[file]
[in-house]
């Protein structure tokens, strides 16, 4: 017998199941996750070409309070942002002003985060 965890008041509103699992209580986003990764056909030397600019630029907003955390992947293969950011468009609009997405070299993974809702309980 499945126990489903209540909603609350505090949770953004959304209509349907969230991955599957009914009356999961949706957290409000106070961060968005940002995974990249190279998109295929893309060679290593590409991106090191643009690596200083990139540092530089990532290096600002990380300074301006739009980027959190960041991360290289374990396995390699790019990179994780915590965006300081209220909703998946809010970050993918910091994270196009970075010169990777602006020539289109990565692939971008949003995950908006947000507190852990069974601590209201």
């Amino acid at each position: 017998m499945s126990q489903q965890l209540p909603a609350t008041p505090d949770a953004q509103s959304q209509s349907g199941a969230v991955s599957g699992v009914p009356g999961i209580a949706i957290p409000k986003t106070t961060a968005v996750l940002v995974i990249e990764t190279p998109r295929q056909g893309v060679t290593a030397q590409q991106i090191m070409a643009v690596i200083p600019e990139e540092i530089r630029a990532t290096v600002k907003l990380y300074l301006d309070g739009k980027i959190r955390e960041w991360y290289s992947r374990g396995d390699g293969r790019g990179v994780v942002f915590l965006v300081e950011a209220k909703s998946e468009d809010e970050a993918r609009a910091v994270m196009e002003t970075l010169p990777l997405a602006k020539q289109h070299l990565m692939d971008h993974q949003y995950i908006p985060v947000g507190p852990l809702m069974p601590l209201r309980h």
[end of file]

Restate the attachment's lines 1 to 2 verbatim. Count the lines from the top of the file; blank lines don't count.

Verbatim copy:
[in-house]
């Protein structure tokens, strides 16, 4: 017998199941996750070409309070942002002003985060 965890008041509103699992209580986003990764056909030397600019630029907003955390992947293969950011468009609009997405070299993974809702309980 499945126990489903209540909603609350505090949770953004959304209509349907969230991955599957009914009356999961949706957290409000106070961060968005940002995974990249190279998109295929893309060679290593590409991106090191643009690596200083990139540092530089990532290096600002990380300074301006739009980027959190960041991360290289374990396995390699790019990179994780915590965006300081209220909703998946809010970050993918910091994270196009970075010169990777602006020539289109990565692939971008949003995950908006947000507190852990069974601590209201």